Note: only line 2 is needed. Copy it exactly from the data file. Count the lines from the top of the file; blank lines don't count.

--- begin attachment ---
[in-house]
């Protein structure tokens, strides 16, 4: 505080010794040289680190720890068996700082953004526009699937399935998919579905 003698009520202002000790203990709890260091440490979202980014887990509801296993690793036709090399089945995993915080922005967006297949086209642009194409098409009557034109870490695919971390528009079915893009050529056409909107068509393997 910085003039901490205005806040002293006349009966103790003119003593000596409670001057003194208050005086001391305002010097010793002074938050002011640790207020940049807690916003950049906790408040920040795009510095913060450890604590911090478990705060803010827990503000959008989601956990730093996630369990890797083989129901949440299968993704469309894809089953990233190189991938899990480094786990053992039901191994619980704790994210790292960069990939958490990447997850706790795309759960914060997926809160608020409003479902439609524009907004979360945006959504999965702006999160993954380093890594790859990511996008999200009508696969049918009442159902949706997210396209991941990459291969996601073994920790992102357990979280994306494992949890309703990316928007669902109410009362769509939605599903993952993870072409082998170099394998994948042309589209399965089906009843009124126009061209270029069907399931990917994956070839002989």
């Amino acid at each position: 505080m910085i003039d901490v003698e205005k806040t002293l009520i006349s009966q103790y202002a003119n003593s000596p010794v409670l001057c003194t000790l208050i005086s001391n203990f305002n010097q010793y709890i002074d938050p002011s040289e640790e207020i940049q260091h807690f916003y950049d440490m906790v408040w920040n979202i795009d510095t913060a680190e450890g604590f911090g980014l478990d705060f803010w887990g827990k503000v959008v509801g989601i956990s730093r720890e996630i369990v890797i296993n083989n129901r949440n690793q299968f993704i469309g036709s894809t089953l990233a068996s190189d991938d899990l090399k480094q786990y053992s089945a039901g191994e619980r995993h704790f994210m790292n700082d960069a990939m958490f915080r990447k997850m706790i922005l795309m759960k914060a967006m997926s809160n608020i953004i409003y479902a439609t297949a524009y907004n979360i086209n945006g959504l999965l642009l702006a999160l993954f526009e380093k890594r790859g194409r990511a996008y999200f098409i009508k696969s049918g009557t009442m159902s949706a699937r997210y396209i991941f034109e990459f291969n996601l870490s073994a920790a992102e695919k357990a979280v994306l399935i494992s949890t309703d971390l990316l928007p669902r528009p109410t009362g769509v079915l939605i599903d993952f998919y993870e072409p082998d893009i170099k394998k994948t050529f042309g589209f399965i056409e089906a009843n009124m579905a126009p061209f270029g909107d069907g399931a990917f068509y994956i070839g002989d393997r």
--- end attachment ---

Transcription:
């Protein structure tokens, strides 16, 4: 505080010794040289680190720890068996700082953004526009699937399935998919579905 003698009520202002000790203990709890260091440490979202980014887990509801296993690793036709090399089945995993915080922005967006297949086209642009194409098409009557034109870490695919971390528009079915893009050529056409909107068509393997 910085003039901490205005806040002293006349009966103790003119003593000596409670001057003194208050005086001391305002010097010793002074938050002011640790207020940049807690916003950049906790408040920040795009510095913060450890604590911090478990705060803010827990503000959008989601956990730093996630369990890797083989129901949440299968993704469309894809089953990233190189991938899990480094786990053992039901191994619980704790994210790292960069990939958490990447997850706790795309759960914060997926809160608020409003479902439609524009907004979360945006959504999965702006999160993954380093890594790859990511996008999200009508696969049918009442159902949706997210396209991941990459291969996601073994920790992102357990979280994306494992949890309703990316928007669902109410009362769509939605599903993952993870072409082998170099394998994948042309589209399965089906009843009124126009061209270029069907399931990917994956070839002989």